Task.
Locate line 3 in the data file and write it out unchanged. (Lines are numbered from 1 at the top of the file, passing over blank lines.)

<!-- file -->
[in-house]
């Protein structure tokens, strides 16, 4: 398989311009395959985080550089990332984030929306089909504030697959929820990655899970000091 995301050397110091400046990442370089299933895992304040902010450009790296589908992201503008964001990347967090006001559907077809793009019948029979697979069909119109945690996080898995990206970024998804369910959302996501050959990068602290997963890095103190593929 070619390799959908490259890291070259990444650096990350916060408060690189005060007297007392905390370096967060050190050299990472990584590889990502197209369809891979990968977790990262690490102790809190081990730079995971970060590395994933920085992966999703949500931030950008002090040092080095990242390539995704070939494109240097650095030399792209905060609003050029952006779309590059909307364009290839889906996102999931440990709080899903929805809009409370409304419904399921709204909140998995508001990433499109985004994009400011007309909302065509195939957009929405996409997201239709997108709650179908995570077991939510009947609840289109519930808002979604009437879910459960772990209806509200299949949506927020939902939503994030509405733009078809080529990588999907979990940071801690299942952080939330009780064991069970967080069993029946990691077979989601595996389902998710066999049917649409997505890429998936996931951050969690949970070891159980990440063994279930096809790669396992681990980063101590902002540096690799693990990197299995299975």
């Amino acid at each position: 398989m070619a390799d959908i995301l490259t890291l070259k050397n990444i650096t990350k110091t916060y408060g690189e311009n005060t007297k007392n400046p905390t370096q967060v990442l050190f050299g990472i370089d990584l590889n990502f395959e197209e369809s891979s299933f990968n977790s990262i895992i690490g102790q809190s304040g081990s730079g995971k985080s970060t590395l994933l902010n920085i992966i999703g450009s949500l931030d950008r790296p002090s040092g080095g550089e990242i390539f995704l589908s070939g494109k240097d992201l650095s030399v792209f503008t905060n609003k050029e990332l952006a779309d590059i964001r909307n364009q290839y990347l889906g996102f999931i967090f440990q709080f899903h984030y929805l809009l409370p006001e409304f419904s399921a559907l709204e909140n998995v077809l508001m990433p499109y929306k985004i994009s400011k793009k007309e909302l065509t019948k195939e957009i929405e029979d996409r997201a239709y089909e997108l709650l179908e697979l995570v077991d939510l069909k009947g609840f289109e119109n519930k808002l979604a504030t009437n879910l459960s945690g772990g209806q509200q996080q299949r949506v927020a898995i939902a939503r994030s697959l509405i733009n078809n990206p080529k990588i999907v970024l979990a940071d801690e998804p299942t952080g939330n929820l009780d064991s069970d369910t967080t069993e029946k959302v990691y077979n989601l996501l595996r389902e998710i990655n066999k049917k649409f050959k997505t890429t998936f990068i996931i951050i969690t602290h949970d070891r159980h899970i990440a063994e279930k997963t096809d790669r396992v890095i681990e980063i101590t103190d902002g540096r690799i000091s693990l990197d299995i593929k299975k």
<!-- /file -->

């Amino acid at each position: 398989m070619a390799d959908i995301l490259t890291l070259k050397n990444i650096t990350k110091t916060y408060g690189e311009n005060t007297k007392n400046p905390t370096q967060v990442l050190f050299g990472i370089d990584l590889n990502f395959e197209e369809s891979s299933f990968n977790s990262i895992i690490g102790q809190s304040g081990s730079g995971k985080s970060t590395l994933l902010n920085i992966i999703g450009s949500l931030d950008r790296p002090s040092g080095g550089e990242i390539f995704l589908s070939g494109k240097d992201l650095s030399v792209f503008t905060n609003k050029e990332l952006a779309d590059i964001r909307n364009q290839y990347l889906g996102f999931i967090f440990q709080f899903h984030y929805l809009l409370p006001e409304f419904s399921a559907l709204e909140n998995v077809l508001m990433p499109y929306k985004i994009s400011k793009k007309e909302l065509t019948k195939e957009i929405e029979d996409r997201a239709y089909e997108l709650l179908e697979l995570v077991d939510l069909k009947g609840f289109e119109n519930k808002l979604a504030t009437n879910l459960s945690g772990g209806q509200q996080q299949r949506v927020a898995i939902a939503r994030s697959l509405i733009n078809n990206p080529k990588i999907v970024l979990a940071d801690e998804p299942t952080g939330n929820l009780d064991s069970d369910t967080t069993e029946k959302v990691y077979n989601l996501l595996r389902e998710i990655n066999k049917k649409f050959k997505t890429t998936f990068i996931i951050i969690t602290h949970d070891r159980h899970i990440a063994e279930k997963t096809d790669r396992v890095i681990e980063i101590t103190d902002g540096r690799i000091s693990l990197d299995i593929k299975k």